On the day Guy was born, his uncles were at a baseball game. One of them signed and dated the scorecard, “Happy birth date to Guy, Uncle Stan Musial.”
Guy’s connection to sports and scores was sealed from day one, with a Hall of Famer serving as witness.
Guy’s dad scouted for Whitey Herzog when he managed for the Royals and produced The Whitey Herzog Show when he moved to the team across the state.
“Dad had to be at the ballpark every Saturday the Cardinals were in town, so I joined him. Joe Buck and I were running around the stadium together and we might have done some things we weren’t supposed to, so they put someone with us to keep an eye on us.”
Guy’s babysitter-for-the-day was Bob Costas.
Guy is known throughout southwest Missouri and beyond for his Friday Night call in radio show and website with scores posted from teams all over. The title of his show and his twitter handle are both simple and brilliant: Scoreboard Guy.
“I cover girls’ and boys’ high school sports for the state of Missouri, as many high school teams as I can get.”
Meeting someone in person when you know their voice via radio is quite the unique experience. It’s happened to me more than once this year; there really needs to be a word for it.
The theme to Guy’s life story is overcoming.
He’s endured seven knee surgeries and broken every finger, “except for my left thumb.” The broken-throwing-hand-into-an-oncoming-face-mask is particularly horrible timing. As a freshman in college, Guy was diagnosed with cancer which was found due to a football injury. He overcame them all to keep playing.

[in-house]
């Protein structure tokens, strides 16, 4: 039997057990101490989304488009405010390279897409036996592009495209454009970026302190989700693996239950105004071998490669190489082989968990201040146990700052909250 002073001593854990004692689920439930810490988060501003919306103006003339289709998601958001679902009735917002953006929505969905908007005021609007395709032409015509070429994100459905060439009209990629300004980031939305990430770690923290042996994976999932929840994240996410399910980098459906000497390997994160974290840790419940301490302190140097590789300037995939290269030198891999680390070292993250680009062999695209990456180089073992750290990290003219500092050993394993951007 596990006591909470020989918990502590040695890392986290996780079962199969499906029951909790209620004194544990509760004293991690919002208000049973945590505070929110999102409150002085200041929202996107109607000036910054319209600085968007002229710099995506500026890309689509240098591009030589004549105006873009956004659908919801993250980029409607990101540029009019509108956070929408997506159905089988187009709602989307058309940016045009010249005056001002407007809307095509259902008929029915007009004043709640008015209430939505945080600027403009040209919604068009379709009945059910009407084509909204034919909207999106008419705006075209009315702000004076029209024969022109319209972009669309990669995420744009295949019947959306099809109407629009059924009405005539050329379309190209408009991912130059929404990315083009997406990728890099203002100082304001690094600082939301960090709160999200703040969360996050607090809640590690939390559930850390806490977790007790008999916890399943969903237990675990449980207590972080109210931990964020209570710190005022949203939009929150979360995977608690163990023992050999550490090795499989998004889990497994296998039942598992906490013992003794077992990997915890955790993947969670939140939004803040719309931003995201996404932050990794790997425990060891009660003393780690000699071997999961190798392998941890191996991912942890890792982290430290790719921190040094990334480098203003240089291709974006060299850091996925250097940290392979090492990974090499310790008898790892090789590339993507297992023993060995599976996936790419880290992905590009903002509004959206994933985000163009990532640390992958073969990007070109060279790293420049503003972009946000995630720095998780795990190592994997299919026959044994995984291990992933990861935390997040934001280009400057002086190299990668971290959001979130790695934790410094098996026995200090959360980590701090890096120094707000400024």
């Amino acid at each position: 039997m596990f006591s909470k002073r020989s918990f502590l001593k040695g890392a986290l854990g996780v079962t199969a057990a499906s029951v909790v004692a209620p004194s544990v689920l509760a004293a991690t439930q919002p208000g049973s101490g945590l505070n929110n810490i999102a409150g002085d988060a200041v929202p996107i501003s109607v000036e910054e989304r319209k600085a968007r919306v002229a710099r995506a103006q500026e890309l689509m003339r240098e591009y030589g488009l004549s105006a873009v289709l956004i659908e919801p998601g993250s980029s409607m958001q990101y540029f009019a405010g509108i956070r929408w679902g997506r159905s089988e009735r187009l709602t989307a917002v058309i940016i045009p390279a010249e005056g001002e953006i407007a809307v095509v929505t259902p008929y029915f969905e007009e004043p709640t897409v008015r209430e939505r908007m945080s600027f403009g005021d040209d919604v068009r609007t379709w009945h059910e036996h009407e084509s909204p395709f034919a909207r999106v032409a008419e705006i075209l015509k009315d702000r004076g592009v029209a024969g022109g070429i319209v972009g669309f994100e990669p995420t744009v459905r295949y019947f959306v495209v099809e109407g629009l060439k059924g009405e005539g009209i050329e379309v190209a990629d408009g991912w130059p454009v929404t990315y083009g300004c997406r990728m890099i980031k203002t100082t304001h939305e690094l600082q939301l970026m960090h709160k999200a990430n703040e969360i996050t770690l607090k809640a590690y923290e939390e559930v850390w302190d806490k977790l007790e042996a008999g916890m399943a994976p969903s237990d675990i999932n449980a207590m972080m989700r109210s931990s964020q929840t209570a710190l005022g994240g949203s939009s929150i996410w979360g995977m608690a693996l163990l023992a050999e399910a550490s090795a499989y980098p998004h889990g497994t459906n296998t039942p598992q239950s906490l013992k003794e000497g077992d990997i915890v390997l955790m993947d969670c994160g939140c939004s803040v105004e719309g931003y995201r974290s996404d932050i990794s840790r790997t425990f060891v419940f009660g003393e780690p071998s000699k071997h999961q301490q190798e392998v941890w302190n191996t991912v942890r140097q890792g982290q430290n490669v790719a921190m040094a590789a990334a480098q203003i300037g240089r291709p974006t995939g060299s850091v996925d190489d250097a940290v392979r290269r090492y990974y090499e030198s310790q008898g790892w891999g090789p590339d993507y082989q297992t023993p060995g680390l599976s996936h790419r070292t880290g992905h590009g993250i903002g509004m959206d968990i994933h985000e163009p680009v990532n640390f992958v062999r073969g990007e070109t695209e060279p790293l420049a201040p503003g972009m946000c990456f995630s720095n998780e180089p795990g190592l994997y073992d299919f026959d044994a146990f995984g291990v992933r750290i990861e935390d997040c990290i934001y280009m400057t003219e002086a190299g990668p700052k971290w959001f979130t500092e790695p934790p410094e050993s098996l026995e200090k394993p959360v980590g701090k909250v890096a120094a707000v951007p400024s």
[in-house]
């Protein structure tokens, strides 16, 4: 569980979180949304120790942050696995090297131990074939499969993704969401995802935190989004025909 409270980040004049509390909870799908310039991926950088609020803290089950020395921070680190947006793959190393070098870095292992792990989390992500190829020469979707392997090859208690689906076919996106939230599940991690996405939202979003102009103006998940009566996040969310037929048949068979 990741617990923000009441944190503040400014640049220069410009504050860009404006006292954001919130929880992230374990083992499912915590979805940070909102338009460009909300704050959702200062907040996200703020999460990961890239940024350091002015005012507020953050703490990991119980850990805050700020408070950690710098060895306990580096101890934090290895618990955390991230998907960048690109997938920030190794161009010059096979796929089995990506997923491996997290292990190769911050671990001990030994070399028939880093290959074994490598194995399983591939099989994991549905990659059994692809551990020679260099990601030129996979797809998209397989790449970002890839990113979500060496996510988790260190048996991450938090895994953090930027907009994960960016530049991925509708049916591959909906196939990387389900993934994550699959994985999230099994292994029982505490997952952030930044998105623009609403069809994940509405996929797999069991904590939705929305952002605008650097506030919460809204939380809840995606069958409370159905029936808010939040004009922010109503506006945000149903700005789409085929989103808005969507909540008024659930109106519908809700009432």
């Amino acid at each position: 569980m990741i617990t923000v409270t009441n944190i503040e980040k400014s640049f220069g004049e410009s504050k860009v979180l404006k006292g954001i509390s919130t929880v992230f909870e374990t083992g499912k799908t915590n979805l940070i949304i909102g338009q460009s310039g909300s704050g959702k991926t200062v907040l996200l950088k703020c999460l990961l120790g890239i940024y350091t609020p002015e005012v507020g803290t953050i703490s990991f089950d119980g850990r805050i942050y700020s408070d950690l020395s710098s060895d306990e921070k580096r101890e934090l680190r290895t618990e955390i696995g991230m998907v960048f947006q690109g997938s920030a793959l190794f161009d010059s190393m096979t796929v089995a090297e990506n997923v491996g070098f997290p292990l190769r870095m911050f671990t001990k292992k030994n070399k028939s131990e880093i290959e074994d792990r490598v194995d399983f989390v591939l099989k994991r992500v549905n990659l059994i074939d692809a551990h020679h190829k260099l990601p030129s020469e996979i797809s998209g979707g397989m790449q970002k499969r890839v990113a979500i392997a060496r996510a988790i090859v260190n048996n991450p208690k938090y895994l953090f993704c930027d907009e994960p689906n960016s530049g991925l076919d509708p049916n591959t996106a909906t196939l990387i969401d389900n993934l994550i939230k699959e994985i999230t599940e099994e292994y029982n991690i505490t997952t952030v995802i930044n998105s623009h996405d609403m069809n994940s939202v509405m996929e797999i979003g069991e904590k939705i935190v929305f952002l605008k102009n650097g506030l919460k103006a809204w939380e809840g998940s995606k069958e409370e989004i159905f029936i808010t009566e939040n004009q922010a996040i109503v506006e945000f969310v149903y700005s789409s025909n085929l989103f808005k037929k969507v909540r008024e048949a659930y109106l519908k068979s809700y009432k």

Eight years ago, Guy was in an ATV accident near his farm in Bolivar. He can only tell the story second-hand. “One of the paramedics said they asked my wife to come ID my body, they were just going to keep me alive long enough for a positive identification.”
Cracked skull. Fractured ribs. Punctured lungs. He was in a coma for 12 days. When he originally came to, he was blind and paralyzed.
“I had to learn how to walk and talk again.”
Rehab lasted more than two years. Guy keeps overcoming whatever obstacles life throws at him.
Guy last played catch last year before throwing out the first pitch at the Shriner’s High School All-Star Game. He secretly hoped the radar gun would be on, but it wasn’t. If I get the chance to throw out a first pitch, I’m just hoping not to bounce it.
On this second day of August, a nice breeze blew and we played catch in the field behind Meador. We both remember playing games at the now team-less stadium.
“I know I’m here for a reason,” Guy said, following up with an appropriate sports analogy. “It’s like I’ve been in a basketball game, and then I make the shot with 2 seconds to go to send the game into overtime. I’ve got extra time and there’s a lot of responsibility that comes with it.”
I am quite aware and incredibly thankful for the time that new friends have spent with me this year — playing catch, sharing stories, having fun. Time throwing a baseball with someone else will never show up on a scorecard or after game report, but it is always time well spent.